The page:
Moon and planets

On the night of May 19th the Moon appeared to pass very close to Venus, it was a beautiful sight just after sunset. Unfortunately as the Moon was fairly new, it necessarily set not long after the Sun, and seen from the UK had not reached its closest approach before setting. This picture is from earlier on in the evening. The Moon is sneaking up on Venus, in preparation for giving it a wedgie.

Closer shot of the crescent Moon. Note how the low-angled morning light shows craters in deep shadow along the terminator. That is just an astronomickal term, there is not a killer robot from the future living on the Moon. Or at any rate if there is, it is not visible in this photo.

Jupiter is high and bright in the south at the moment, and I got this nice picture from my cosy living room with just the 200mm telephoto. It is no trick to be able to see Jupiter, as it is genuinely awesome in size, bigger than all the other planets put together, twice, and a bit more, but I was pleased to be able to see the four principal moons as well: from left to right, Callisto, Ganymede, Io and Europa.

If you looked at the Solar System from far away, you would conclude there was one main planet, Jupiter, plus some annoying specks. Jupiter has more moons than the Sun has planets (over 60 at last count), but then it acts like a giant Dyson, vacuuming up any asteroids and comets that wander too close, with no loss of suction! In 1994 the Shoemaker-Levy 9 comet hit Jupiter, creating an explosion about the size of the Earth, and seriously denting its no-claims bonus.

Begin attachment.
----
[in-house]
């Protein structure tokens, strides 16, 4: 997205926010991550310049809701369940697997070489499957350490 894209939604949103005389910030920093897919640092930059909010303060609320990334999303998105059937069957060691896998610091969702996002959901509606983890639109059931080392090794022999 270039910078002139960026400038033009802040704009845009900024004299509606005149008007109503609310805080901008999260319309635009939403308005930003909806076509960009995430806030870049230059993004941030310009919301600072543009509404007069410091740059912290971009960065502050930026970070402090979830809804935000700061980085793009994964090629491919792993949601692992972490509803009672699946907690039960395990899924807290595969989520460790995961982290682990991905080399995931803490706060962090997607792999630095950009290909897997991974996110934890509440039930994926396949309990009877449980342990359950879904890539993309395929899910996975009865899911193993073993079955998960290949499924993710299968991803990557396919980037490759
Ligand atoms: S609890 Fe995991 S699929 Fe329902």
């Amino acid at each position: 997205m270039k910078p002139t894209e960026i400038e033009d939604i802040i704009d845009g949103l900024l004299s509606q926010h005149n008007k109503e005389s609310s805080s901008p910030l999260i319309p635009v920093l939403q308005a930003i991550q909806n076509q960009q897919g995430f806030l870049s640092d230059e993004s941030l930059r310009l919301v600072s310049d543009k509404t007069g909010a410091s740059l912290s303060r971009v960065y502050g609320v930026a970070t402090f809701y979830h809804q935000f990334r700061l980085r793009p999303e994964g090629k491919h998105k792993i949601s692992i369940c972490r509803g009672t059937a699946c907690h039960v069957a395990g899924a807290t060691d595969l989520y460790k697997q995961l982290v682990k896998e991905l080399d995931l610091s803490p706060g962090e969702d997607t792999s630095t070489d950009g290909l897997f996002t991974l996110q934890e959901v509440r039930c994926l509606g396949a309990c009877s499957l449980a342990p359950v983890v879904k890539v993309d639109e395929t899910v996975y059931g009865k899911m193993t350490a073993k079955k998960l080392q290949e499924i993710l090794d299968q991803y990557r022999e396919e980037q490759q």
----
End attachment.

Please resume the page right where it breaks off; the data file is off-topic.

If you expose for its moons, Jupiter is just a bright blob, so here is a picture attempting to show detail of the planet itself. You can see its coloured bands and stripes, especially the large white equatorial zone. It is sometimes said that Jupiter is a failed star, and in Arthur C. Clarke’s novel 2010 it is turned into a star by some helpful people from a black monolith. This would be convenient for us here on Earth as it would provide valuable light to see by at night, and deter burglars. In reality though that would not happen, as Jupiter is a long way short of enough mass to kick-start nuclear fusion, but on the other hand if you have a giant black monolith you can do basically anything.

Hob nobbing with celebrities

It is funny how things work out as yesterday I was really cross due to missing the train by 0.001 microseconds, which is the smallest time that exists and is known as the Planck interval, because you feel like a planck for having to wait around for the maximum time for the next train.

But then I saw the actor Marc Warren! He was waiting for the tube at Finchley Centraal, just like me! So we obviously have a lot in common, except being an internationally famous top celebrity film and TV actor who is in a hit TV series with hott actress Jaime Murray. He looked just like a regular person eg he was tutting over the time to the next train, and texting on his mobile.

I always want to say something if I see celebrities eg “hello it is you off the telly isn’t it”, but fear this lacks originality. Paul Darrow wrote an autobiography called ‘You’re Him, Aren’t You?’ Ideally I would look coolly at him and say ‘Ah, Marc, how lovely to meet you. I’m a great follower of your stage work. Do let me know, won’t you, if you can come to my little cocktail gathering on Saturday. It’s just a few closely selected friends, eg Al Pacino, Harvey Weinstein, Helen Mirren ekcetera.’

Instead I would probably actually just go ‘TV BLOKE!!!’ right in his surprised face.

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